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I know about the pimpl-idiom which in C would look something like this:

// foobar.h
struct FooBar {
    char *someString;
    struct FooBarImpl *pImpl;
};
// foobar.c
struct FooBarImpl {
    char *hiddenString;
};

However with typecasting I can get rid of the opaque pointer and reduce the odds that someone messes with the implementation:

// foobar.h
struct FooBar {
    char *someString
};
// foobar.c
struct FooBarImpl {
    // FooBar members
    char *someString
    // FooBarImpl members
    char *hiddenString
};

In the latter case any function doing operation on FooBar would simply typecast to FooBarImpl to get access to the 'private' members.

I can see how this would become a problem if, for instance, someone where to add some member to FooBar but not do the same for FooBarImpl. However in my case FooBar will only contain one member and will unlikely change.

Would this be considered good practice or should I just stick with the pimpl-idiom when I wish to hide implementation details?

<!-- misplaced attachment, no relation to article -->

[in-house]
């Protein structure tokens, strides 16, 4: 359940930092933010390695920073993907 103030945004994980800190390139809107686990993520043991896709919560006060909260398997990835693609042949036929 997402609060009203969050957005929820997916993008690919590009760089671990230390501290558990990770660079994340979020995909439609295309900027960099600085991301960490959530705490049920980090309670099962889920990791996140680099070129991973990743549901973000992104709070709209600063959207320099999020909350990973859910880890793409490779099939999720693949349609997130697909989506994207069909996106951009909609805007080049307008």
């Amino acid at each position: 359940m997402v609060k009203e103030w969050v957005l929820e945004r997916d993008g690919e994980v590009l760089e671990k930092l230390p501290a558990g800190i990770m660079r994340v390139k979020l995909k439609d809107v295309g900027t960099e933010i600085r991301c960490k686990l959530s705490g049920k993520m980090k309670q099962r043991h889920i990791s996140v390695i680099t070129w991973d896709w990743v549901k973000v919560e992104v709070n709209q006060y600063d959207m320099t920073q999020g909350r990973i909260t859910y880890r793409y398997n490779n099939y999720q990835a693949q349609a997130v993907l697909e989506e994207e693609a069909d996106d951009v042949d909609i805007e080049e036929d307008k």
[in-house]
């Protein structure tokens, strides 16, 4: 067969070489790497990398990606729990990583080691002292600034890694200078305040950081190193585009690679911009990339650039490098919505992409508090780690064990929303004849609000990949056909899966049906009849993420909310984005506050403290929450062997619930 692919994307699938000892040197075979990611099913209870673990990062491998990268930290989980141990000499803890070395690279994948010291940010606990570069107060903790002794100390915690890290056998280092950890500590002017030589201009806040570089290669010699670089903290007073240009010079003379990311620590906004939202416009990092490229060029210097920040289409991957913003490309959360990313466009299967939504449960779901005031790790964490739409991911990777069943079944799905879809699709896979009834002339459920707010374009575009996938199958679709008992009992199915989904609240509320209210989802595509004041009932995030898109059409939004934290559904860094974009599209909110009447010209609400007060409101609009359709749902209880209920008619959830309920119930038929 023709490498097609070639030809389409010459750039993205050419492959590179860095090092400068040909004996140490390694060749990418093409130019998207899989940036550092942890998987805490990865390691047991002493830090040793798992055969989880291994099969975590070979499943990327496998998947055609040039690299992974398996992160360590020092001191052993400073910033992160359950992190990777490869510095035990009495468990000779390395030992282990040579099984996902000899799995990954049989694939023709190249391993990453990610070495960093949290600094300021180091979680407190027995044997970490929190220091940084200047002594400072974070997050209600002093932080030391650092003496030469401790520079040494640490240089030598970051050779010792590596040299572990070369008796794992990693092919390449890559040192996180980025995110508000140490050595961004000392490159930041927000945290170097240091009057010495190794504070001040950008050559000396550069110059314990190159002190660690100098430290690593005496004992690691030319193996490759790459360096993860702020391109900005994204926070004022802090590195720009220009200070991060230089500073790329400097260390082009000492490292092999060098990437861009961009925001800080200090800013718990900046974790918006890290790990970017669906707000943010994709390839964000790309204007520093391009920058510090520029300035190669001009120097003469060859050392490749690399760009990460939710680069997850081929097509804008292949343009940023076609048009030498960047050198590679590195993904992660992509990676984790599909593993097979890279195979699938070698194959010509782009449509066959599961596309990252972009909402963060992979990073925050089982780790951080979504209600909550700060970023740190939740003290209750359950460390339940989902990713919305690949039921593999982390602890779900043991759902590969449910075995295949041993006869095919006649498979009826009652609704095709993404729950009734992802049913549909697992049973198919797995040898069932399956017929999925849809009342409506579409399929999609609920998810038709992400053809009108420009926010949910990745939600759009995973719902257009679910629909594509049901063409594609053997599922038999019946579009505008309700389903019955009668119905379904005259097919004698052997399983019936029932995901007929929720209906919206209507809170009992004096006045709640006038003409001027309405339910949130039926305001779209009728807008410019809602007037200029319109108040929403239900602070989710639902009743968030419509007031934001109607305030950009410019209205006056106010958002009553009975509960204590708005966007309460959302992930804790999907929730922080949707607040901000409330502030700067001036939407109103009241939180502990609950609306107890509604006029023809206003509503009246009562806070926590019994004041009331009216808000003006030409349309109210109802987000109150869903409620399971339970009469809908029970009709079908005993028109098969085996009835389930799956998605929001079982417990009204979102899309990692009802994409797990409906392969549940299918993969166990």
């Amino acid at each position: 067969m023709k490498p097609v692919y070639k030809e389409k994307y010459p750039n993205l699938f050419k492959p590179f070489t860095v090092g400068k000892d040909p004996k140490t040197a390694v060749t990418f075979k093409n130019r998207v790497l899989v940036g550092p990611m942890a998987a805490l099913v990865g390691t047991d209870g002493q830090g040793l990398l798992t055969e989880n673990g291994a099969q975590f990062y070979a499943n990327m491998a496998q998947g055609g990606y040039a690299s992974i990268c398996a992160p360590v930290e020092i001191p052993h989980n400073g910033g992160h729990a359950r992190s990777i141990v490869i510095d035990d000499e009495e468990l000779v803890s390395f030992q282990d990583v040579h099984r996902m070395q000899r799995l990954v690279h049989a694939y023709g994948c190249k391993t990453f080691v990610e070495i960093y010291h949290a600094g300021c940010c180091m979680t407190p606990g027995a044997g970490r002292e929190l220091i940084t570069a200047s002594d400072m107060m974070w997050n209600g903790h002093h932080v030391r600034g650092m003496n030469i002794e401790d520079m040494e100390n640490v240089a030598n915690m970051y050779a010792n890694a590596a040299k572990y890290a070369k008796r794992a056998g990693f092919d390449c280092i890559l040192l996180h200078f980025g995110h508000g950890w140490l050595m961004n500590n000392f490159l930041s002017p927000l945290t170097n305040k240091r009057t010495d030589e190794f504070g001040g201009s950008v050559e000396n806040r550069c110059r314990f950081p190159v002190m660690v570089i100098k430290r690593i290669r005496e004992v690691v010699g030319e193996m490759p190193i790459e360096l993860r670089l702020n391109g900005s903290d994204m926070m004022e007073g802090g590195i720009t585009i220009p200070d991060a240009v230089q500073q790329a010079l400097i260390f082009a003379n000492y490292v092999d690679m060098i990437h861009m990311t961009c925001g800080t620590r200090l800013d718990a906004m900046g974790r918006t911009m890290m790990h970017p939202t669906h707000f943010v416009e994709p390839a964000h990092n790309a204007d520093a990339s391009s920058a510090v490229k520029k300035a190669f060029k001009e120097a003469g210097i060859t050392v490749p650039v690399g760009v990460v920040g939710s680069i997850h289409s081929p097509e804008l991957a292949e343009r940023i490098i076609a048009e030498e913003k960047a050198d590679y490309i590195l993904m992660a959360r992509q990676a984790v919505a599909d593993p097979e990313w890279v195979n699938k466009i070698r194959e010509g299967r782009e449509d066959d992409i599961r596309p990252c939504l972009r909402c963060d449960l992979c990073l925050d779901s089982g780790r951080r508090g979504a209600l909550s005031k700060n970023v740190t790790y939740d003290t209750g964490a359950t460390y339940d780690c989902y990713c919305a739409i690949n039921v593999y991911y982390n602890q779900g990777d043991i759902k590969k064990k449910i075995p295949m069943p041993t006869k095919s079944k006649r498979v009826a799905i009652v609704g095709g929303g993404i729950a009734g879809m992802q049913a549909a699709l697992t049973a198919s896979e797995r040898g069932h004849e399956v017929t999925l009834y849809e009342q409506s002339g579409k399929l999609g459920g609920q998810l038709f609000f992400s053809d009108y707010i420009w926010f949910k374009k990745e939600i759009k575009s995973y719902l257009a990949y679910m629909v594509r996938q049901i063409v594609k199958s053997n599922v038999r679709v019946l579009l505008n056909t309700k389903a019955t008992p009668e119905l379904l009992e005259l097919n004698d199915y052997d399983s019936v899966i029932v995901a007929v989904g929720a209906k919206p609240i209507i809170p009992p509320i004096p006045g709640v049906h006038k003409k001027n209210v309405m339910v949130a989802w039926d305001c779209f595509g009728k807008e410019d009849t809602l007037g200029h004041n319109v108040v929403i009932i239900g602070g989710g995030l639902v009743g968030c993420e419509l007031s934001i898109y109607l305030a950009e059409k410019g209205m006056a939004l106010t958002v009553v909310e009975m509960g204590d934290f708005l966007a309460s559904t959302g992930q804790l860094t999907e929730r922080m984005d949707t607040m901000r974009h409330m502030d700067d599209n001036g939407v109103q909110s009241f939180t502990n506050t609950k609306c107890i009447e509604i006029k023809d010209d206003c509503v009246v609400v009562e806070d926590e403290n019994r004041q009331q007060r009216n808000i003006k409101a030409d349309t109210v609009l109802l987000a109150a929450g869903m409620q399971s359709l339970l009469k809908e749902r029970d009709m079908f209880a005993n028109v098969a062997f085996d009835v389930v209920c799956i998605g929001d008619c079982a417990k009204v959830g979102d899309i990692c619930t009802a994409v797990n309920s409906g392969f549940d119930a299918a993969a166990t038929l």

Thank you.

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2 Answers 2

The compiler is your friend; don't cheat on it by using explicit typecasts, especially between compound types. Stick with the first method, if you forward-declare the implementation struct you'll never have to reveal its contents.

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You would have to be very careful when working with code that typecasts between structs:

  1. You could not create an array of FooBar or provide pointers to such arrays to client code.
  2. Assigning or memcpy:ing structs (not pointers of them) would require assigning FooBarImpl, not FooBar - otherwise the implementation-specific data would be cut off.
  3. Looking from the headers, user of the library could erroneously assume that memcpying or assigning or creating FooBar structs is correct - after all, all it seems to contain is basic data that could easily be filled.
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